Child Health and Safety
Child Nutrition
Child Mental Health
Family Partnerships
Community Partnerships
Management Systems and Procedures
Human Resources Management
Paducah Head Start/Preschool
Mission Statement
Paducah Head Start/Preschool provides an
exceptional child development program by
building compassionate partnerships with
families and positively influencing the future
of our society
The overall effect of the changes should be better informed
Boards and Policy Council and therefore, an even stronger
program serving our children and families.
The Ten Commitments of Leadership
Challenging the Process
1. Search out challenging opportunities to change, grow, innovate, and improve.
2. Experiment, take risks, and learn from the accompanying mistakes.
Inspiring a Shared Vision
3. Envision an uplifting and ennobling future.
4. Enlist others in a common vision by appealing to their values, interests, hopes, and dreams.
Enabling Others to Act
5. Foster collaboration by promoting cooperative goals and building trust.
6. Strengthen people by giving power away, providing choice, developing competence, assigning critical
tasks, and offering visible support.
Modeling the Way
7. Set the example by behaving in ways that are consistent with shared values.
8. Achieve small wins that promote consistent progress and build commitment.
Encouraging the Heart
9. Recognize individual contributions to the success of every project.
Leadership Challenge
10. Celebrate accomplishments regularly.
M-O-V-E-R Qualities
What are the qualities of effective leaders?
 One outstanding quality of leadership is their dedication to learning. Effective leaders
ask more questions than they answer and use this technique to instruct others. Rather
than showing a person how to do something, they ask the questions that lead the
person to discover the solution.
 Leader act as Mentors by guiding, coaching, supporting, and providing a safe
environment in which others may grow.
 Effective leaders engage in Outreach beyond the confines of the organization building
partnerships throughout the community. They have a clear idea of what is important,
how to achieve it, and how to communicate enthusiasm to everyone about their vision.
 Visionary leaders recognize the importance of inspiring others to be proactive. They
want to teach others to anticipate future opportunities and the challenges of change.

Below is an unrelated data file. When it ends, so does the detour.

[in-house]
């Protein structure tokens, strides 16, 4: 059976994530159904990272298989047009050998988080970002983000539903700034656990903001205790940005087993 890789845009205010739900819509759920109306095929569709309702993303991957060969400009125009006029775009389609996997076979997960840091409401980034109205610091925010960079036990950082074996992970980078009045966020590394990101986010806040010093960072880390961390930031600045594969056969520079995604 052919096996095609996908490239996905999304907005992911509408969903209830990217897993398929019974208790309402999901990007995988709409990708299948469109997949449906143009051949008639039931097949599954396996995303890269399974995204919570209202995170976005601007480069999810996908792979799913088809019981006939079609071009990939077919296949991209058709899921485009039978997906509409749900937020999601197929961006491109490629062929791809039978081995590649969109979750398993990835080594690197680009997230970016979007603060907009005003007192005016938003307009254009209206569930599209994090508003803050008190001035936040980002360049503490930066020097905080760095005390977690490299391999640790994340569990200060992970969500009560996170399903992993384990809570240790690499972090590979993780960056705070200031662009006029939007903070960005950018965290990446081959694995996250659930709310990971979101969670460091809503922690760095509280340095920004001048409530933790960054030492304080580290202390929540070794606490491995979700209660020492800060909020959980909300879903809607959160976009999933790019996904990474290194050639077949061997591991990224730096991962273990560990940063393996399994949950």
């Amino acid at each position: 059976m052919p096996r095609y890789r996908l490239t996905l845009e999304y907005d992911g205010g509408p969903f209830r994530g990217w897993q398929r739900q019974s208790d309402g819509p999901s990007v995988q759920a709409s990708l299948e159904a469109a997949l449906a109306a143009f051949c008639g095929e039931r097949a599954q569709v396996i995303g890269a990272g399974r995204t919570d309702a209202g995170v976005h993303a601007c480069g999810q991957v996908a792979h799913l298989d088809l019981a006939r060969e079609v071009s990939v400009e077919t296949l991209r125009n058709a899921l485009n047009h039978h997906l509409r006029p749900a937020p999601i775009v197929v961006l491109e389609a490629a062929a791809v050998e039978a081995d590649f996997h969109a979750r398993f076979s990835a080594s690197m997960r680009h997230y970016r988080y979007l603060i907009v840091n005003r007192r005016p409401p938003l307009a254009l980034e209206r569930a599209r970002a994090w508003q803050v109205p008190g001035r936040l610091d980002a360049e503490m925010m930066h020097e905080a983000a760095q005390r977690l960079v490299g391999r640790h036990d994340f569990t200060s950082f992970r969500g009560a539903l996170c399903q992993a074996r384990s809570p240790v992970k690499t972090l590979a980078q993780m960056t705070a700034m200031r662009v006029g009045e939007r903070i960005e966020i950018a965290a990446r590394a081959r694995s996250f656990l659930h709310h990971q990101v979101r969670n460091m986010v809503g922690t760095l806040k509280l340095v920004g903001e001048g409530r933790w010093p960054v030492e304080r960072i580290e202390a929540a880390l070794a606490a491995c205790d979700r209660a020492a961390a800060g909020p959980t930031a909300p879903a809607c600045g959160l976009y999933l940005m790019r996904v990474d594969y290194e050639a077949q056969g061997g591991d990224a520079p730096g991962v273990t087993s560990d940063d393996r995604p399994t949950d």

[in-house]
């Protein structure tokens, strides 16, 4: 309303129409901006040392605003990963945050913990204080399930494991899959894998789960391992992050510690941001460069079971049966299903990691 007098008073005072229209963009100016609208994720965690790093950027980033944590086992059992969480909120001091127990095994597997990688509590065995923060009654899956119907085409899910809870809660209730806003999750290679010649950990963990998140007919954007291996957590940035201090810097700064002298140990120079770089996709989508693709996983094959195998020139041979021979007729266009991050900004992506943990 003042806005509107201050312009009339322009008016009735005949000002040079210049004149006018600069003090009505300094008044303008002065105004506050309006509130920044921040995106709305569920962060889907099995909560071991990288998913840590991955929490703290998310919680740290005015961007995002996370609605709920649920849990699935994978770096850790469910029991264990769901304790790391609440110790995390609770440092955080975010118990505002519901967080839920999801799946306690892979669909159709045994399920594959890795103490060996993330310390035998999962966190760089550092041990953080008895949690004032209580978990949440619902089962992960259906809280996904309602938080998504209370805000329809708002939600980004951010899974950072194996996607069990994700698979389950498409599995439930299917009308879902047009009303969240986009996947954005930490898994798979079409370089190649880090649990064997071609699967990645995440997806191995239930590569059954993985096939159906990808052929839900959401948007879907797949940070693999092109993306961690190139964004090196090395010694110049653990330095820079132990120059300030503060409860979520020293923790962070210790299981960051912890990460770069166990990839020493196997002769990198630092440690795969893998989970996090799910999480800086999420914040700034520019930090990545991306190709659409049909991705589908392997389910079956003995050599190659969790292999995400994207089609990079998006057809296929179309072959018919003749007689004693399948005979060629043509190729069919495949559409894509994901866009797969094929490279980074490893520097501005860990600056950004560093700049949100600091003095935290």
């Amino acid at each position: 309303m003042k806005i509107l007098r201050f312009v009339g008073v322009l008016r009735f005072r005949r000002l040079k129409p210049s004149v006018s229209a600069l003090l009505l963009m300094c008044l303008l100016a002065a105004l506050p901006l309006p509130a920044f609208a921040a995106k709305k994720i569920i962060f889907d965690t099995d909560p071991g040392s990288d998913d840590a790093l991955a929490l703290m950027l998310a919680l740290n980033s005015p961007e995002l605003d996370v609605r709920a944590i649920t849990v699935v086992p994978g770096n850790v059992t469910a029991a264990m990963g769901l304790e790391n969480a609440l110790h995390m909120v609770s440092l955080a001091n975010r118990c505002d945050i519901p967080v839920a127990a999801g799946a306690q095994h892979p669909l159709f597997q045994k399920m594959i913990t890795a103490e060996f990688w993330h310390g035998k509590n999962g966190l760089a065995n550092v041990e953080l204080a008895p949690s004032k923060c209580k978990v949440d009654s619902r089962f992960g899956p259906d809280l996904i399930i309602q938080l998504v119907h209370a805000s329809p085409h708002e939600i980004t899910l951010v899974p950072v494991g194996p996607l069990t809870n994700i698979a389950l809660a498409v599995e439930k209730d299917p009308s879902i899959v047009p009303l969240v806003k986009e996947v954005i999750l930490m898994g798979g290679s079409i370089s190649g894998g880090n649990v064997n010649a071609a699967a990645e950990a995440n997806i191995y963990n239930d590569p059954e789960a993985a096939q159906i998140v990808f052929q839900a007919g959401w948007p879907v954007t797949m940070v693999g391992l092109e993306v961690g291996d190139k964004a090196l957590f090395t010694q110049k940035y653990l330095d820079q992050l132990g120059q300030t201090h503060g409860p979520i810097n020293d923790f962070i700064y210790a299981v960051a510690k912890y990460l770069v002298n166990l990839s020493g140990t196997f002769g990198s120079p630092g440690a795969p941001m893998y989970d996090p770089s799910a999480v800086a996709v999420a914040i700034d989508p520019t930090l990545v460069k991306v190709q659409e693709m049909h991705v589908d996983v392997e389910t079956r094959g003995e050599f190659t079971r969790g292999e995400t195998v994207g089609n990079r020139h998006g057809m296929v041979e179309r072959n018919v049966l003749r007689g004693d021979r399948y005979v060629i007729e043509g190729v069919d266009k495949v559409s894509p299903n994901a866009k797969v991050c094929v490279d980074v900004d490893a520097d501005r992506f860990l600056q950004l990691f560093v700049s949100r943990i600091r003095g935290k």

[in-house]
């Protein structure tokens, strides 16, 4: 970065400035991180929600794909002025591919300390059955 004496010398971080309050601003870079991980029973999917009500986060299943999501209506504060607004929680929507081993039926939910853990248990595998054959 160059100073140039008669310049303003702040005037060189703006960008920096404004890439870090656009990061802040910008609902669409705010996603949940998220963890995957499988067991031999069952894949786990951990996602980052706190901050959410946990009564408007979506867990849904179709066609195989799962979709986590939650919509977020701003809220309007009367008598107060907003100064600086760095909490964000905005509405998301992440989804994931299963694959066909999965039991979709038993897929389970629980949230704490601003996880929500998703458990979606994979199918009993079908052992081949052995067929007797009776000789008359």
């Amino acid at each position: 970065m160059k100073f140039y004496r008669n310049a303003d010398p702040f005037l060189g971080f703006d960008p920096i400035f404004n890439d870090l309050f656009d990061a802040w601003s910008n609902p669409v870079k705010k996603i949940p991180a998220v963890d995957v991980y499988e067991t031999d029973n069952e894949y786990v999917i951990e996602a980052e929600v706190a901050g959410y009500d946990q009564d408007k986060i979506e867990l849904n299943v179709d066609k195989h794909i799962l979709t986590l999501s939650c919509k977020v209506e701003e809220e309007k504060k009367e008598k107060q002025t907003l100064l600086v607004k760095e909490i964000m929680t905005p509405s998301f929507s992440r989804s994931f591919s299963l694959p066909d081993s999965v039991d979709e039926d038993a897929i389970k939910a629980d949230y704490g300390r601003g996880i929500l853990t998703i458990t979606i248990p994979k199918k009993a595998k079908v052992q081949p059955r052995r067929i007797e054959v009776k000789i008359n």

 Strong leaders Empower others to believe in the vision and play vital roles in making
it happen. They provide the tools and support for others to make decisions and
 Finally, great leaders lead by example. They are Role Models, teaching others who look
to them for guidance.
Myth 1: Leadership is a rare skill.
 Everyone has leadership potential. Great leaders simply develop their potential. You
can be a leader in one area of your life while have a different role in another part of
your life.
Myth 2: Leaders are born, not made.
 Many leaders had very humble beginnings. They attained leadership positions through
hard work and experience. Becoming a leader may not be easy and there is no simple
do-it-yourself guide to leadership. However, if you prepare yourself and are willing to
put forth the effort, leadership can be learned.
Myth 3: Leaders must be charismatic.
 Leaders come in all shapes, sizes, colors, and cultural backgrounds. There are no
requirements for any certain type of physical appearance, health, personality, or style.
Myth 4: Leadership exists only at the top of an organization.
Have you noticed that the most successful organizations have
many people who are willing and able to assume leadership
positions—not just the top management person? Strong
leadership breeds leaders. All programs and organizations have
plenty of room for leaders.
Myth 5: Leaders control, prod, and manipulate.
Leadership should not be seen as an exercise of power, but
rather as the empowerment of others. Good leaders do not need
to control and manipulate others. People should accept
leadership, not be coerced into following it.
Good leaders lead by:
•Pulling, not pushing
•Inspiring, not ordering
•Enabling people to use their own initiative, not
•Setting attainable goals, not unreasonable
•Rewarding progress, not by ignoring achievement.